HBOS report: 10 executives could face ban
Regulators should consider banning up to 10 former HBOS executives from working in the City, a report into the collapse of the bank has said.
That includes Andy Hornby, HBOS's former chief executive, and its former chairman, Lord Stevenson.
A separate report, from the Bank of England and the Financial Conduct Authority (FCA), blamed top executives for the bank's failure.
It was also highly critical of the former City regulator.
It said the Financial Services Authority (FSA) had been "deficient" in the way it handled HBOS.
Action 'as soon as possible'
The Bank of England/FCA report examined the failure of HBOS, while a barrister, Andrew Green QC, examined decisions taken by the FSA.
In his report, Mr Green suggests that the Bank of England's Prudential Regulation Authority (PRA) and the FCA should consider prohibition proceedings against former executives.
This decision should be taken "as early as possible next year", he said.
Andrew Bailey, the deputy governor of the Bank of England, promised rapid progress.
"It's not the intention to have a lengthy investigation. We will do this piece of work as soon as possible," he said.
He told the BBC's business editor Kamal Ahmed: "It's quite clear primary responsibility lies with the board and senior management of HBOS". He said it was right that Mr Green recommended "looking again at the question of the prohibition of people who haven't been prohibited".
Analysis: Kamal Ahmed, BBC business editor
In one sentence, the major regulator of a crisis-ridden banking system reveals the truth about the chaos in the run-up to the financial crisis.
"The FSA [Financial Services Authority] was stretched almost to breaking point."
It is a comment given to one of the report's authors, Andrew Green, by Sir Hector Sants, the chief executive of the FSA from 2007 until 2012.
Reading through both HBOS reports, time and again it is revealed that major questions about why a bank was engaged in reckless lending are missed.
Clive Adamson, former director of supervision at the FSA, told Mr Green that "the most culpable people were let off".
So far the only person to have been banned is Peter Cummings, who was previously the head of corporate lending at HBOS.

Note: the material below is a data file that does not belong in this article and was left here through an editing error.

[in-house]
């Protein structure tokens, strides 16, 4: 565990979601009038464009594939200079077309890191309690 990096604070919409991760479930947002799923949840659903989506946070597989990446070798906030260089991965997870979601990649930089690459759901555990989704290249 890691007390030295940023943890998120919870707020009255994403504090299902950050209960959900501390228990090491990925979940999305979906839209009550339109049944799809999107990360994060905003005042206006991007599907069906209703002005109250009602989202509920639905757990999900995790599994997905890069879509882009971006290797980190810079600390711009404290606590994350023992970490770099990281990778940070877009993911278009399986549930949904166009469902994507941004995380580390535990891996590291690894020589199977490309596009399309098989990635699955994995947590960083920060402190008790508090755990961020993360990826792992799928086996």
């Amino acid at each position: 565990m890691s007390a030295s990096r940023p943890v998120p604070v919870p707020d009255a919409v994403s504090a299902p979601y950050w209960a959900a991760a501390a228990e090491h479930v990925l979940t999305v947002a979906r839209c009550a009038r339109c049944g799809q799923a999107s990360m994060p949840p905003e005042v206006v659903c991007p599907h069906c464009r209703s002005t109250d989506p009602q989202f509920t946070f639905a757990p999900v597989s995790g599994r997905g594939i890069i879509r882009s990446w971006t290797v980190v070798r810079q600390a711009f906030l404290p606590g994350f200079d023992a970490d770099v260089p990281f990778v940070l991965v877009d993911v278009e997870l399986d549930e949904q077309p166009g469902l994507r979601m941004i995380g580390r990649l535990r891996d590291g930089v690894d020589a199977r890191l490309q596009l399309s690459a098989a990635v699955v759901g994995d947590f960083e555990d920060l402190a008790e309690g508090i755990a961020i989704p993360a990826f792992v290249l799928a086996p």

In 2012, he was fined £500,000, and banned from senior positions in banking.
No one else will face fines, as too much time has passed since the events took place.
Mr Green said the FSA was "misguided" when it took the decision not to take action against Andy Hornby, HBOS chief executive from 2006 to 2009.
Mr Hornby is currently the chief operating officer at betting firm Gala Coral. Following publication of the report, Gala Coral said Mr Hornby had been a key member of management for five years.
"During this time he has played a central role in the transformation of the business and has earned the continuing support of our colleagues, management and shareholders," it said.
Other former HBOS executives in the frame include Lord Stevenson, who is a non-executive director at the bookshop Waterstones, and Mike Ellis, the former group finance director at HBOS and now chairman of the Skipton Building Society.
Lindsay Mackay, the head of HBOS's Treasury division from 2004, could also be banned. He is currently a director of Alpha Bank.
James Crosby, HBOS chief executive from 2001 to 2006, has retired. He gave up his knighthood in 2009, and surrendered part of his pension.
Eight former non-executive directors of HBOS - who were criticised in the report - said they disagreed with its findings.
The eight, including Lord Stevenson and Carphone Warehouse founder Sir Charles Dunstone, said the report had downplayed the "unforeseeable" effects of the financial crisis.
"The report does not contain evidence that would justify any further enforcement action against executives," they said in a joint statement.
The Bank of England report says that when the then regulator, the FSA, investigated HBOS it relied too much on the bank's senior management.
It said the FSA's supervisory framework:
- Had inadequate resources devoted to big banks
- Was too trusting of senior management
- Had a risk assessment process that was too reactive
Overall it said the FSA's approach was "deficient". The FSA was replaced by the FCA in April 2013.
The main part of the 400 page report - which took three years to compile - concludes that responsibility for the failure of HBOS "rests with the board and senior management".
The bank collapsed in 2008, and was subsequently taken over by the Lloyds Banking Group.
More than £20bn of taxpayers money was used to try to prop it up.
The report says that HBOS tried to increase its profits by moving towards "more risky propositions".
Among the reasons it failed were:
- An excessive focus on market share, and short-term profitability
- An over-exposure to property, at the height of the economic cycle
- A culture which failed to balance risk and return
- A failure by the board to challenge executive managers
The report says that HBOS's non-executive directors "lacked sufficient experience and knowledge of banking".
As a result, risk was not a priority for the board.
This was compounded, it said, by a lack of banking experience among top executives.
Both James Crosby and Andy Hornby "had limited banking experience".